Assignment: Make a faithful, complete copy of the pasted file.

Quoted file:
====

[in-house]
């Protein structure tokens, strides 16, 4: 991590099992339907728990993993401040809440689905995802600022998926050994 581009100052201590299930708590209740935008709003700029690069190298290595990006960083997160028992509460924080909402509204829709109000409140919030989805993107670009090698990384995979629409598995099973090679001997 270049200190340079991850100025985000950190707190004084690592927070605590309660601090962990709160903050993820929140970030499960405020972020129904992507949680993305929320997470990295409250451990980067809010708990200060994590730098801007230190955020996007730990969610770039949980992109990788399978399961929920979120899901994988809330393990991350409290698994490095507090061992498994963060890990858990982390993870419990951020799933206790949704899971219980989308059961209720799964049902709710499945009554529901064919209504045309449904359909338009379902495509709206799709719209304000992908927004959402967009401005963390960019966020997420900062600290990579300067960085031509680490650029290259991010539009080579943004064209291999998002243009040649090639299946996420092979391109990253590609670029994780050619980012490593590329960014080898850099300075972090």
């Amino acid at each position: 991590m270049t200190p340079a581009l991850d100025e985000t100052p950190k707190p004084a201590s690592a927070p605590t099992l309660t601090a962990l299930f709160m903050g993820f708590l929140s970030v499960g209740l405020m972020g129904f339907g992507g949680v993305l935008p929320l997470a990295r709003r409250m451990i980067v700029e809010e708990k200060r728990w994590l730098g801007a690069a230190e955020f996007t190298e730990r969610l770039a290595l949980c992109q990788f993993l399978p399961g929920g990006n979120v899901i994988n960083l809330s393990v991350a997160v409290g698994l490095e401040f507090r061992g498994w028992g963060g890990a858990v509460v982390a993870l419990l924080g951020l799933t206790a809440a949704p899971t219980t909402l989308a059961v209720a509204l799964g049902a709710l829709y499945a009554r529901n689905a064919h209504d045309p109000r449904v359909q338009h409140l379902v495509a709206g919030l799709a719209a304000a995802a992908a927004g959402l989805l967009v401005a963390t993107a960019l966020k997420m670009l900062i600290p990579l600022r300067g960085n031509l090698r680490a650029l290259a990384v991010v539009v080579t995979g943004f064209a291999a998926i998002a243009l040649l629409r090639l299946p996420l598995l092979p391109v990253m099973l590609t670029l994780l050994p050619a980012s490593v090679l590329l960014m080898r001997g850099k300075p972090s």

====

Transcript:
[in-house]
């Protein structure tokens, strides 16, 4: 991590099992339907728990993993401040809440689905995802600022998926050994 581009100052201590299930708590209740935008709003700029690069190298290595990006960083997160028992509460924080909402509204829709109000409140919030989805993107670009090698990384995979629409598995099973090679001997 270049200190340079991850100025985000950190707190004084690592927070605590309660601090962990709160903050993820929140970030499960405020972020129904992507949680993305929320997470990295409250451990980067809010708990200060994590730098801007230190955020996007730990969610770039949980992109990788399978399961929920979120899901994988809330393990991350409290698994490095507090061992498994963060890990858990982390993870419990951020799933206790949704899971219980989308059961209720799964049902709710499945009554529901064919209504045309449904359909338009379902495509709206799709719209304000992908927004959402967009401005963390960019966020997420900062600290990579300067960085031509680490650029290259991010539009080579943004064209291999998002243009040649090639299946996420092979391109990253590609670029994780050619980012490593590329960014080898850099300075972090």
């Amino acid at each position: 991590m270049t200190p340079a581009l991850d100025e985000t100052p950190k707190p004084a201590s690592a927070p605590t099992l309660t601090a962990l299930f709160m903050g993820f708590l929140s970030v499960g209740l405020m972020g129904f339907g992507g949680v993305l935008p929320l997470a990295r709003r409250m451990i980067v700029e809010e708990k200060r728990w994590l730098g801007a690069a230190e955020f996007t190298e730990r969610l770039a290595l949980c992109q990788f993993l399978p399961g929920g990006n979120v899901i994988n960083l809330s393990v991350a997160v409290g698994l490095e401040f507090r061992g498994w028992g963060g890990a858990v509460v982390a993870l419990l924080g951020l799933t206790a809440a949704p899971t219980t909402l989308a059961v209720a509204l799964g049902a709710l829709y499945a009554r529901n689905a064919h209504d045309p109000r449904v359909q338009h409140l379902v495509a709206g919030l799709a719209a304000a995802a992908a927004g959402l989805l967009v401005a963390t993107a960019l966020k997420m670009l900062i600290p990579l600022r300067g960085n031509l090698r680490a650029l290259a990384v991010v539009v080579t995979g943004f064209a291999a998926i998002a243009l040649l629409r090639l299946p996420l598995l092979p391109v990253m099973l590609t670029l994780l050994p050619a980012s490593v090679l590329l960014m080898r001997g850099k300075p972090s």